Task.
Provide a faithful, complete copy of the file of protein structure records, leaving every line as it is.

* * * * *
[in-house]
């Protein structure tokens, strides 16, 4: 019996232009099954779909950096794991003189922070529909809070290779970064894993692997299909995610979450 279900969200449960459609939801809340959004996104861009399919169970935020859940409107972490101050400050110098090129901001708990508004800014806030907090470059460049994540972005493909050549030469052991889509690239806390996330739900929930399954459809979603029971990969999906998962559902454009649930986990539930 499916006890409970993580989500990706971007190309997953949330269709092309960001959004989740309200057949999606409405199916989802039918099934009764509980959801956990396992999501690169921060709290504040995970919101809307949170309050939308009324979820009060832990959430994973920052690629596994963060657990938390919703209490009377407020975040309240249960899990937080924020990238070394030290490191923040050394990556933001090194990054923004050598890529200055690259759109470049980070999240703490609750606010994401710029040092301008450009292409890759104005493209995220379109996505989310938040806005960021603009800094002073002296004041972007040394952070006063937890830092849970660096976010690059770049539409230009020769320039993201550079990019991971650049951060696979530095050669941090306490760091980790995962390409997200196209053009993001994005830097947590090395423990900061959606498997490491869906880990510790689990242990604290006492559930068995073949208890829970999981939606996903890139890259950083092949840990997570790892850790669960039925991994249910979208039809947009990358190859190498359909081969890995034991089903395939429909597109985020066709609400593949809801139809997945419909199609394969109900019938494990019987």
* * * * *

[in-house]
């Protein structure tokens, strides 16, 4: 019996232009099954779909950096794991003189922070529909809070290779970064894993692997299909995610979450 279900969200449960459609939801809340959004996104861009399919169970935020859940409107972490101050400050110098090129901001708990508004800014806030907090470059460049994540972005493909050549030469052991889509690239806390996330739900929930399954459809979603029971990969999906998962559902454009649930986990539930 499916006890409970993580989500990706971007190309997953949330269709092309960001959004989740309200057949999606409405199916989802039918099934009764509980959801956990396992999501690169921060709290504040995970919101809307949170309050939308009324979820009060832990959430994973920052690629596994963060657990938390919703209490009377407020975040309240249960899990937080924020990238070394030290490191923040050394990556933001090194990054923004050598890529200055690259759109470049980070999240703490609750606010994401710029040092301008450009292409890759104005493209995220379109996505989310938040806005960021603009800094002073002296004041972007040394952070006063937890830092849970660096976010690059770049539409230009020769320039993201550079990019991971650049951060696979530095050669941090306490760091980790995962390409997200196209053009993001994005830097947590090395423990900061959606498997490491869906880990510790689990242990604290006492559930068995073949208890829970999981939606996903890139890259950083092949840990997570790892850790669960039925991994249910979208039809947009990358190859190498359909081969890995034991089903395939429909597109985020066709609400593949809801139809997945419909199609394969109900019938494990019987």